I am not a huge fan of Extinction Rebellion. I have spent much of my career researching what it will take for governments and companies to tackle climate change, and I am well aware of the urgency of doing so. I want to see engaged citizens pushing their governments to get on with it. I’m even fine with non-violent direct action.
But what I see is a movement of people who don’t seem all that informed about national climate policy, yet still explicitly aim to “force” the government into accepting an extreme timescale for reducing our greenhouse gas emissions – one which is not supported by the science – while expecting others to carry the can for any disruptive and unpopular consequences. No democrat should accept that.
While both UK and international climate efforts certainly need an ambition upgrade, you won’t find Extinction Rebellion talking about the successes of British democracy in tackling climate change. The UK has reduced its greenhouse gas emissions by 44% since 1990, compared to the EU-wide Paris Agreement target it signed up to of a 40% reduction by 2030. It has a world-leading policy framework to set long-term targets and provide a regular check on government progress (though we’re not on track to meet them all). Last week the Treasury helped form an international coalition of finance ministries aligning their policies with the Paris Agreement’s goals. Government can do much more, but the belief it is doing nothing – therefore people are justified in abandoning the democratic process – is all too widespread in the movement and deserves rebuttal.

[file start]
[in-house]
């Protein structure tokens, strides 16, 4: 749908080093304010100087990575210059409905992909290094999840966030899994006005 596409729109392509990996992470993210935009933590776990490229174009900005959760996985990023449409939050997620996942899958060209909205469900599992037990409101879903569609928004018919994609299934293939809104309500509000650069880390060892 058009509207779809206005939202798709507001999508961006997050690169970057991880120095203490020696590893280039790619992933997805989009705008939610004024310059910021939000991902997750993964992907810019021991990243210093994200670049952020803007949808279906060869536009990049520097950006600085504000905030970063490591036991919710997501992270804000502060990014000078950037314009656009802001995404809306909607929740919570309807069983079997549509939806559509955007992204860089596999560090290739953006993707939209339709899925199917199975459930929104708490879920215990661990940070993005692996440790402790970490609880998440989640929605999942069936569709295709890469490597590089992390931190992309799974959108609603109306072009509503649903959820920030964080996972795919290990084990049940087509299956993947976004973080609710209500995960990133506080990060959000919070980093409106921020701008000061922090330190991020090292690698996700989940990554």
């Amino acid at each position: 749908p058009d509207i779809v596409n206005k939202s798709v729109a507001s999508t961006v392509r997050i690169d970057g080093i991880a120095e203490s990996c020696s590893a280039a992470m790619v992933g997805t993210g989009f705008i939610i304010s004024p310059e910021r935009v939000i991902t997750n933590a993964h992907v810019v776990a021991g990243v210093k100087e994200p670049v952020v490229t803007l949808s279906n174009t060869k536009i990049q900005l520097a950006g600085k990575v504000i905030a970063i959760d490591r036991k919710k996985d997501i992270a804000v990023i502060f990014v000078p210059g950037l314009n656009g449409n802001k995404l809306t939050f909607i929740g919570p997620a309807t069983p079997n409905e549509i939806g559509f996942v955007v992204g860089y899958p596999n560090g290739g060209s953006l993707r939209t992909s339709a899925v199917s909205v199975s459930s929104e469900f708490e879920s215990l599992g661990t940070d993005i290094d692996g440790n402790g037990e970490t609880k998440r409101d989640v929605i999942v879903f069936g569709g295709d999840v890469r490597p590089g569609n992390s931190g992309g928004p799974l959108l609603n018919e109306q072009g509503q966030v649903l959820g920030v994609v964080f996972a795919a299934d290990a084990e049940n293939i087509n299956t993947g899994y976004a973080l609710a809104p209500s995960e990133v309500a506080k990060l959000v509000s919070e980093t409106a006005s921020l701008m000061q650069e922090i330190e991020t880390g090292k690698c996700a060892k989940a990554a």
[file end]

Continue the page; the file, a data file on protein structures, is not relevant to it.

But if Extinction Rebellion has its faults, the apathetic and wilfully obtuse camp on the right are so much worse. Those MPs who are vociferous about climate protests, but not about the fact we’re on track to all but wipe out coral reefs, or the fact there are people on this planet who don’t know whether they’ll have a country in a few decades – for that is the stark reality – should know large numbers of their fellow citizens are wondering where on Earth their priorities are. The only response of many on the right to these protests is to indulge in cheap potshots. It is totally inadequate.